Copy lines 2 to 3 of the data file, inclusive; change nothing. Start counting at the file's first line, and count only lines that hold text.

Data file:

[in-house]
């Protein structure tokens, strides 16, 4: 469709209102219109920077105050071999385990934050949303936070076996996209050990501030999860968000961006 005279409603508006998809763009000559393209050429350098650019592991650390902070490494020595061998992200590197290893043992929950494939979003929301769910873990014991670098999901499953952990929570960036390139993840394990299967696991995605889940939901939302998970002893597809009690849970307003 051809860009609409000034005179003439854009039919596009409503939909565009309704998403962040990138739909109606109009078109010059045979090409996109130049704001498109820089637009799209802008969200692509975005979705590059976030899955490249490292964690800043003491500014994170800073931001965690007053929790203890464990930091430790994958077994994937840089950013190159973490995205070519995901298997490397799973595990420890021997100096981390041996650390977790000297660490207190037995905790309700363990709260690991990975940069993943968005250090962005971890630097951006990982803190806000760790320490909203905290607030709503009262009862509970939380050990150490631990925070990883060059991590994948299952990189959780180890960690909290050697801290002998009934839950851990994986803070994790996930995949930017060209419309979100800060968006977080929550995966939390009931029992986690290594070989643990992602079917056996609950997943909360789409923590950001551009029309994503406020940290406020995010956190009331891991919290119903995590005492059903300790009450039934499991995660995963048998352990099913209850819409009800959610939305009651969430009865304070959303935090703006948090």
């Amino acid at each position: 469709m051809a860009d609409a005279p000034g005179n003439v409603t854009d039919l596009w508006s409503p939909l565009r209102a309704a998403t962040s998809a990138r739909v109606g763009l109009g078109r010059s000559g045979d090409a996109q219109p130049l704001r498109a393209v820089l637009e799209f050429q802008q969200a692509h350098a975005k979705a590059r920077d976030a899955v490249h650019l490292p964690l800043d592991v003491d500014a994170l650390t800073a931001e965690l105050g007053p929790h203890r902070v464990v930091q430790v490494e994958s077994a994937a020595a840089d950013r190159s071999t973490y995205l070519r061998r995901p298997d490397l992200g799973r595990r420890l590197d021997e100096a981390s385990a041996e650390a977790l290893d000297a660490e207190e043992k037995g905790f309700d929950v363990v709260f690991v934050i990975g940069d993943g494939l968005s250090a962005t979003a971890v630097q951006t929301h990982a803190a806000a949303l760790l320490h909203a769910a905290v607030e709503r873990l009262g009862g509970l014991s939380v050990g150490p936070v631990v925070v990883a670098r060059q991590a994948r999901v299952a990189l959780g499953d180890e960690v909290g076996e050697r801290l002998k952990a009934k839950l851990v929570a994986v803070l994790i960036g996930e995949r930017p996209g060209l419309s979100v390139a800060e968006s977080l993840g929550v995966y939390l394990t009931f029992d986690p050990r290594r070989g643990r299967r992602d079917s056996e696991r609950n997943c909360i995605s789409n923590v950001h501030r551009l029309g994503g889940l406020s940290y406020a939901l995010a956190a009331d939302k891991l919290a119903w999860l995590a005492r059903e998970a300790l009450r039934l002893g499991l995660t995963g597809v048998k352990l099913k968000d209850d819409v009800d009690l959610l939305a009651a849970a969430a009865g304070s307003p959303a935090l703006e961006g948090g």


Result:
């Protein structure tokens, strides 16, 4: 469709209102219109920077105050071999385990934050949303936070076996996209050990501030999860968000961006 005279409603508006998809763009000559393209050429350098650019592991650390902070490494020595061998992200590197290893043992929950494939979003929301769910873990014991670098999901499953952990929570960036390139993840394990299967696991995605889940939901939302998970002893597809009690849970307003 051809860009609409000034005179003439854009039919596009409503939909565009309704998403962040990138739909109606109009078109010059045979090409996109130049704001498109820089637009799209802008969200692509975005979705590059976030899955490249490292964690800043003491500014994170800073931001965690007053929790203890464990930091430790994958077994994937840089950013190159973490995205070519995901298997490397799973595990420890021997100096981390041996650390977790000297660490207190037995905790309700363990709260690991990975940069993943968005250090962005971890630097951006990982803190806000760790320490909203905290607030709503009262009862509970939380050990150490631990925070990883060059991590994948299952990189959780180890960690909290050697801290002998009934839950851990994986803070994790996930995949930017060209419309979100800060968006977080929550995966939390009931029992986690290594070989643990992602079917056996609950997943909360789409923590950001551009029309994503406020940290406020995010956190009331891991919290119903995590005492059903300790009450039934499991995660995963048998352990099913209850819409009800959610939305009651969430009865304070959303935090703006948090």
């Amino acid at each position: 469709m051809a860009d609409a005279p000034g005179n003439v409603t854009d039919l596009w508006s409503p939909l565009r209102a309704a998403t962040s998809a990138r739909v109606g763009l109009g078109r010059s000559g045979d090409a996109q219109p130049l704001r498109a393209v820089l637009e799209f050429q802008q969200a692509h350098a975005k979705a590059r920077d976030a899955v490249h650019l490292p964690l800043d592991v003491d500014a994170l650390t800073a931001e965690l105050g007053p929790h203890r902070v464990v930091q430790v490494e994958s077994a994937a020595a840089d950013r190159s071999t973490y995205l070519r061998r995901p298997d490397l992200g799973r595990r420890l590197d021997e100096a981390s385990a041996e650390a977790l290893d000297a660490e207190e043992k037995g905790f309700d929950v363990v709260f690991v934050i990975g940069d993943g494939l968005s250090a962005t979003a971890v630097q951006t929301h990982a803190a806000a949303l760790l320490h909203a769910a905290v607030e709503r873990l009262g009862g509970l014991s939380v050990g150490p936070v631990v925070v990883a670098r060059q991590a994948r999901v299952a990189l959780g499953d180890e960690v909290g076996e050697r801290l002998k952990a009934k839950l851990v929570a994986v803070l994790i960036g996930e995949r930017p996209g060209l419309s979100v390139a800060e968006s977080l993840g929550v995966y939390l394990t009931f029992d986690p050990r290594r070989g643990r299967r992602d079917s056996e696991r609950n997943c909360i995605s789409n923590v950001h501030r551009l029309g994503g889940l406020s940290y406020a939901l995010a956190a009331d939302k891991l919290a119903w999860l995590a005492r059903e998970a300790l009450r039934l002893g499991l995660t995963g597809v048998k352990l099913k968000d209850d819409v009800d009690l959610l939305a009651a849970a969430a009865g304070s307003p959303a935090l703006e961006g948090g």